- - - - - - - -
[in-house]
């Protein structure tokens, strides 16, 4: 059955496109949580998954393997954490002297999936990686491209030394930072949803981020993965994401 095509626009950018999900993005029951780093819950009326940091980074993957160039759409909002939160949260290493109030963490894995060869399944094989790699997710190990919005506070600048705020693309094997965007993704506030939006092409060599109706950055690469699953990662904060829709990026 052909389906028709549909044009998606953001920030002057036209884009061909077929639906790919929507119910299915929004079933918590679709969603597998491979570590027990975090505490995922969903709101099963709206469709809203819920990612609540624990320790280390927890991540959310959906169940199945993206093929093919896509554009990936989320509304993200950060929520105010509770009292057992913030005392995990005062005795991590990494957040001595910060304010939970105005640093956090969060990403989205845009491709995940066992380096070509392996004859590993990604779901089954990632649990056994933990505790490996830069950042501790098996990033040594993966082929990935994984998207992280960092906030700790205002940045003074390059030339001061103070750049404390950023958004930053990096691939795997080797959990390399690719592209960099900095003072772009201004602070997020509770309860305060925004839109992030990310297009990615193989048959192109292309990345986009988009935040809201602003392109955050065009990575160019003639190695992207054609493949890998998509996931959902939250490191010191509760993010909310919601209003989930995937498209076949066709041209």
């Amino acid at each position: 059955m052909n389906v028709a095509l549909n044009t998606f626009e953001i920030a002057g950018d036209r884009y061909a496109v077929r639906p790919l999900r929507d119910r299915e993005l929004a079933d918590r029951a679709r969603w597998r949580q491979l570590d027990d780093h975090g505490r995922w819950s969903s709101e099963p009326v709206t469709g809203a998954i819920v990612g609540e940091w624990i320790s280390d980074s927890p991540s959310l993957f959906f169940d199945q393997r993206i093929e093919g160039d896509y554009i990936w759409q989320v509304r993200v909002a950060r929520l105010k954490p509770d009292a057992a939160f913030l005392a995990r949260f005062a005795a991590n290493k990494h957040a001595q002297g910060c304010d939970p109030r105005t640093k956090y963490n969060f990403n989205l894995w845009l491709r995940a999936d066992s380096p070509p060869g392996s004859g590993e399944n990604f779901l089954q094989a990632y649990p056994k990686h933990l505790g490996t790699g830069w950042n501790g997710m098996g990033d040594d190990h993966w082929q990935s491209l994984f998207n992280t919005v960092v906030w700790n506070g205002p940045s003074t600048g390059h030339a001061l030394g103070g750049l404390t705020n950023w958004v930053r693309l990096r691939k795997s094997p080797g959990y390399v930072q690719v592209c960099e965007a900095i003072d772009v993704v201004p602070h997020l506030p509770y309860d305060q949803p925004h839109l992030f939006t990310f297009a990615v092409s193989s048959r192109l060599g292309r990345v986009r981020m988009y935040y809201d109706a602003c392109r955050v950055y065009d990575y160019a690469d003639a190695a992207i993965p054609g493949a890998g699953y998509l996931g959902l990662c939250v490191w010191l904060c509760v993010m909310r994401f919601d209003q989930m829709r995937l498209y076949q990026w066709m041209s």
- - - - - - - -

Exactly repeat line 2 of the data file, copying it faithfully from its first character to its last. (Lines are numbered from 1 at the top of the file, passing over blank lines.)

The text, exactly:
């Protein structure tokens, strides 16, 4: 059955496109949580998954393997954490002297999936990686491209030394930072949803981020993965994401 095509626009950018999900993005029951780093819950009326940091980074993957160039759409909002939160949260290493109030963490894995060869399944094989790699997710190990919005506070600048705020693309094997965007993704506030939006092409060599109706950055690469699953990662904060829709990026 052909389906028709549909044009998606953001920030002057036209884009061909077929639906790919929507119910299915929004079933918590679709969603597998491979570590027990975090505490995922969903709101099963709206469709809203819920990612609540624990320790280390927890991540959310959906169940199945993206093929093919896509554009990936989320509304993200950060929520105010509770009292057992913030005392995990005062005795991590990494957040001595910060304010939970105005640093956090969060990403989205845009491709995940066992380096070509392996004859590993990604779901089954990632649990056994933990505790490996830069950042501790098996990033040594993966082929990935994984998207992280960092906030700790205002940045003074390059030339001061103070750049404390950023958004930053990096691939795997080797959990390399690719592209960099900095003072772009201004602070997020509770309860305060925004839109992030990310297009990615193989048959192109292309990345986009988009935040809201602003392109955050065009990575160019003639190695992207054609493949890998998509996931959902939250490191010191509760993010909310919601209003989930995937498209076949066709041209």